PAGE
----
How to run a business with a loved one
Are you in business with the one you love? Learn tips for mixing personal and entrepreneurial pursuits and meet one couple who have gone into business together — and survived to tell the tale.
- Make sure you have a business plan featuring you and your partner’s specific responsibilities.
- Get on the same page with your long-term business strategy, including an exit strategy should your business close.
- Invest in solid communication to get through tough conversations when they arise. And, when possible, make time for yourself away from work.
Running a small business is a labor of love. But what if your business partner is also your life partner? Having a spouse or significant other by your side may not help with the usual headaches of growing a successful business — never clocking out, wearing countless hats, penny pinching — but it can add to why you started one in the first place. For many business owners, having a loved one to share their passion with more than justifies the challenges of mixing business and romance.
Luckily, there are ways to minimize the stress of owning a small business as a team. Here are four tips for couples already running or thinking about starting a business together to help ensure their entrepreneurial partnership is as successful as their romantic one.
1. Define your roles
Figuring out who does what is crucial in every partnership, but it’s particularly important for couples who collectively take on the responsibilities of a small business. Opposites may often attract, but not all couples will have skill sets or experiences that neatly fall into roles like customer service, human resources manager, or financial expert.
As you develop a business plan, set aside time to identify each person’s duties and divvy up the responsibilities necessary to operate the business. For example, if you’re highly organized and love crunching numbers, but your partner is more energized by working with people, then it may make sense for you to run the books while they manage customer relations and new business efforts.
Commit to regularly revisiting your business plan to ensure the structure is still working and you’re meeting your goals.
2. Create a long-term plan
Managing finances can be stressful in any relationship. In fact, two in three Americans report money as a significant source of stress, according to a recent American Psychological Association survey. But that can be even more severe when you’re running a business with a spouse or partner.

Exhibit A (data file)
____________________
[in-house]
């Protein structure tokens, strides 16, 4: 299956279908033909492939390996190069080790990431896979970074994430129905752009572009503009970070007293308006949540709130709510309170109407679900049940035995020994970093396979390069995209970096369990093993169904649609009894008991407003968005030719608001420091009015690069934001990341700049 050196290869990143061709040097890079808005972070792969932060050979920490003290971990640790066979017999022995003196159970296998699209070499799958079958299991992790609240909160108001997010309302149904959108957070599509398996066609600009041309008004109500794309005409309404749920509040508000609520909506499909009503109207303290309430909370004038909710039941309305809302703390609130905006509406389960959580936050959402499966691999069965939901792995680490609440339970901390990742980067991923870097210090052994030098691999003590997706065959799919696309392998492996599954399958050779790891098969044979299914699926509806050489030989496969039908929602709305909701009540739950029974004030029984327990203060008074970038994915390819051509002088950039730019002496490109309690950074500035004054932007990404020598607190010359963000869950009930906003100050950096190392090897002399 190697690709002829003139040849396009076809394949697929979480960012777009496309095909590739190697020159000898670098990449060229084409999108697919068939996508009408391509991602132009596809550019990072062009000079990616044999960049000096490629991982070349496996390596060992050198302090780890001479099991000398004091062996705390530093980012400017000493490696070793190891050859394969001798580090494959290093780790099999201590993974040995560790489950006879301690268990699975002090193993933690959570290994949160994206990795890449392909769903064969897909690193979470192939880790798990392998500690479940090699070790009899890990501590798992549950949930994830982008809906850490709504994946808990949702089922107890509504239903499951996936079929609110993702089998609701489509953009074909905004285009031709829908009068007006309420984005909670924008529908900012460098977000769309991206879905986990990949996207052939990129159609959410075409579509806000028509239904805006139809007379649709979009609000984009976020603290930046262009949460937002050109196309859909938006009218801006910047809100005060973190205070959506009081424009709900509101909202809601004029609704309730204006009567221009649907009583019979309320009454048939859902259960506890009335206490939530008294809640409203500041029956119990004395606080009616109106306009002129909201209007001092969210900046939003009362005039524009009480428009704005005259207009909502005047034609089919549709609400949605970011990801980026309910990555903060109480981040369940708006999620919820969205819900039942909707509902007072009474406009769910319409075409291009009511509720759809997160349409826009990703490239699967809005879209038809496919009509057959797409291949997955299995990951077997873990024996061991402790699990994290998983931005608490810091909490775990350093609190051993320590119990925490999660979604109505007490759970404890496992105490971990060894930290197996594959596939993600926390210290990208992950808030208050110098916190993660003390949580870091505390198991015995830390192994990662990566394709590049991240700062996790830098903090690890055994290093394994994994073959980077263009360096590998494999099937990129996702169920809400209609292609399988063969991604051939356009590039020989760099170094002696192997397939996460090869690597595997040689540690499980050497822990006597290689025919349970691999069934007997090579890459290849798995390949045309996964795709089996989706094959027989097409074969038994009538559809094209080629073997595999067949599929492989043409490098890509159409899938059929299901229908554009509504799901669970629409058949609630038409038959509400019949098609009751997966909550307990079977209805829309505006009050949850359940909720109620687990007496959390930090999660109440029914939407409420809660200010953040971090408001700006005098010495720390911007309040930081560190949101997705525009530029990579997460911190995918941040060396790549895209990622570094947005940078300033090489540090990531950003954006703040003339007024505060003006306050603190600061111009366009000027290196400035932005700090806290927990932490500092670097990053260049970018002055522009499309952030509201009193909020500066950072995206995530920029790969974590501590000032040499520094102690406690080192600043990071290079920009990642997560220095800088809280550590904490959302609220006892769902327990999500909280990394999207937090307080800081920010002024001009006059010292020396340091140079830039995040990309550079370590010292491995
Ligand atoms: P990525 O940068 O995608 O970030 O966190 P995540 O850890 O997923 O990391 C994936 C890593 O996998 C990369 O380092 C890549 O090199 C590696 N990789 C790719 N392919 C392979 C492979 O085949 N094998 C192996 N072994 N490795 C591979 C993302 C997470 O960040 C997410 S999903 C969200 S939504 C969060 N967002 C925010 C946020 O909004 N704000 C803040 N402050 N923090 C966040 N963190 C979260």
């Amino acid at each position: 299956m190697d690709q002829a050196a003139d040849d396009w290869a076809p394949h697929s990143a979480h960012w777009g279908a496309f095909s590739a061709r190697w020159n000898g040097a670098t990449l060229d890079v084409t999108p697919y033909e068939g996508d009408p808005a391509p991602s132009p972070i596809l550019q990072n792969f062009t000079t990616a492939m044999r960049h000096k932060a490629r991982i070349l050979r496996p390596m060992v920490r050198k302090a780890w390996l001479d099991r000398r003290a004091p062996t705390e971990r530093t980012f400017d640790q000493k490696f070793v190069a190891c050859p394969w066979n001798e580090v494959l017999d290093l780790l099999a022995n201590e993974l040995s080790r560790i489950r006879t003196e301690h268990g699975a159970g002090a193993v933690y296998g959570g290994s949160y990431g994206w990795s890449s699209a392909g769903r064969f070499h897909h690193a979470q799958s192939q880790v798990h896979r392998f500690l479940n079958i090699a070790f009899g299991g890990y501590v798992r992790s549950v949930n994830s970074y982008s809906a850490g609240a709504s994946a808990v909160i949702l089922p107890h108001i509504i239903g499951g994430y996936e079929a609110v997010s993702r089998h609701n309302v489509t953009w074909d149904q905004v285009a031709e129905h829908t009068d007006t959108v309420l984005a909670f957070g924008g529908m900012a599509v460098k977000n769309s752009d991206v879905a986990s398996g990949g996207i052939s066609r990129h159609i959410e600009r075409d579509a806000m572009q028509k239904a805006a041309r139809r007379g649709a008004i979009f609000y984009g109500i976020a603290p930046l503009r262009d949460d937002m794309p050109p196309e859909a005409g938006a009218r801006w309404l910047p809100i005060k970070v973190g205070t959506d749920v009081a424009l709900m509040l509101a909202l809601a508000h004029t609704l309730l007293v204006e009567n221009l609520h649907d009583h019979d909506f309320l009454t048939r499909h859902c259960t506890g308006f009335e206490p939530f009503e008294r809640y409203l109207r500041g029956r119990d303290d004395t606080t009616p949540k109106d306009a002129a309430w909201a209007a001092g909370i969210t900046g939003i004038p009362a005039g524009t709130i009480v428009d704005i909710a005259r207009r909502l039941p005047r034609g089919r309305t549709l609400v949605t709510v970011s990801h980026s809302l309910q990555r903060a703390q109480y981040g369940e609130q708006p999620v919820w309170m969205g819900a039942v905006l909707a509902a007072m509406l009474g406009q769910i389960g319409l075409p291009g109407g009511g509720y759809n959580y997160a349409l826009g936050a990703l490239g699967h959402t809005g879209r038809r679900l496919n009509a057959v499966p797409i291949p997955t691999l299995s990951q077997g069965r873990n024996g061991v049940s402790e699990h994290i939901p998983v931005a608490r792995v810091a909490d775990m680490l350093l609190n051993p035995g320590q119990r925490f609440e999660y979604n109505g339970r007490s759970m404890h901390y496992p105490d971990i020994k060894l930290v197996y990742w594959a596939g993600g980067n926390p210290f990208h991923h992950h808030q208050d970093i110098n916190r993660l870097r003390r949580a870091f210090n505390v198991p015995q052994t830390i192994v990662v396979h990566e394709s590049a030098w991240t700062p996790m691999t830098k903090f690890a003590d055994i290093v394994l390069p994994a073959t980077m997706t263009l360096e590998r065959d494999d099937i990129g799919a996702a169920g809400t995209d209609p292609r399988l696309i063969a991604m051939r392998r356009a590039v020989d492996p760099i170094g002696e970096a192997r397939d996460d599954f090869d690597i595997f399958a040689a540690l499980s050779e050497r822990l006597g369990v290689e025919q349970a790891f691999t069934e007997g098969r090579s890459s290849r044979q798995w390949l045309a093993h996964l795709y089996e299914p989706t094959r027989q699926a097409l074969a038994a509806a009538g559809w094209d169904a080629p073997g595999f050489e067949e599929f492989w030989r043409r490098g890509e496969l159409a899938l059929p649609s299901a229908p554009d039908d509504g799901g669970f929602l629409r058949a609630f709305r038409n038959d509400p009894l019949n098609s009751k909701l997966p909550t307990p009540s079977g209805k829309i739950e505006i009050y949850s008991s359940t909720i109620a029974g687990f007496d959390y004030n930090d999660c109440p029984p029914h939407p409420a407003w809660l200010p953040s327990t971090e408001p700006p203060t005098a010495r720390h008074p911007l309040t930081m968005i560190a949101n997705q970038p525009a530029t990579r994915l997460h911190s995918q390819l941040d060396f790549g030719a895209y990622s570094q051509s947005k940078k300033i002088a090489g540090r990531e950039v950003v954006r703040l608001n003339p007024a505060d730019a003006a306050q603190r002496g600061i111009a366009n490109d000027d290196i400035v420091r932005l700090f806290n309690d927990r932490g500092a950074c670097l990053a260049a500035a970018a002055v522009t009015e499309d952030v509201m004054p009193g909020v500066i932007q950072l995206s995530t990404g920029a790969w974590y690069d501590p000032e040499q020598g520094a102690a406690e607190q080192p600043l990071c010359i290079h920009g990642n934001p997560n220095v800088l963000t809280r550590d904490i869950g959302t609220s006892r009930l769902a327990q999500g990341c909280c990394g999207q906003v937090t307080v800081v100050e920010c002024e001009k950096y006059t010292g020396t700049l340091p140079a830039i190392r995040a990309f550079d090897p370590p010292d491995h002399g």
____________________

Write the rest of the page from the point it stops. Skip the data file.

That’s why it’s important to be on the same page when it comes to financing a business and generating revenue. Make financial decisions early and strategically, including how much of your personal finances — if any — you might use to launch or operate the business, if you’ll tap into savings or family help, reduce living expenses, or work other jobs. Whatever you and your partner decide, a solid financial strategy will be the foundation of your business plan.
One often overlooked piece is the exit strategy. While it’s uncomfortable to think about the end of your business, an exit strategy will lay out a clear process to follow if it doesn’t work out, which will make an unfortunate situation easier to manage if it does happen.
This strategy should outline what to do if one partner decides to leave the business or if the business needs to close for other reasons. Whether you both decide to sell your business or liquidate it, a business banker or tax advisor can help you establish a plan.
3. Keep up communication
Once you’ve created defined roles, a business plan, and financial strategy, you’ll have plenty of practice in communication, but the dialogue is far from over. Partners who are in business together will need to ensure they trust and support each other, as well as keep lines of communication open for the life of their business — and their relationship, too.
Growing a business with your spouse or significant other will undoubtedly involve difficult conversations. Whether that’s addressing poor performance, managing conflicting views, or making major financial decisions, honest and ongoing communication will be key to keeping both you and your partner on the same page. Plus, effective communication won’t only benefit your business, but your relationship, too.
4. Separate work from life, when you can
Finally, couples who decide to go into business together should make time for themselves and each other outside of work. While it’s easier said than done, having every aspect of life involve your business — even one you are extremely passionate about — will make it that much harder to maintain both your romantic relationship and your own well-being.
It’s normal for entrepreneurs to have a blurred line between business and personal. That’s why dictating specific business hours and respecting that boundary will help you maintain a healthy work-life balance. And when you’re off the clock, carve out time to do things that you and your partner love.
Starting a business means following your passion, and it can be extremely rewarding to share that dream with a loved one. That doesn’t mean going into business is any less work. But by laying the proper foundation when you and your partner start your small business journey, you’ll have more energy to put toward what you love: your business and each other.
Hear insider tips from real small business owners and experts: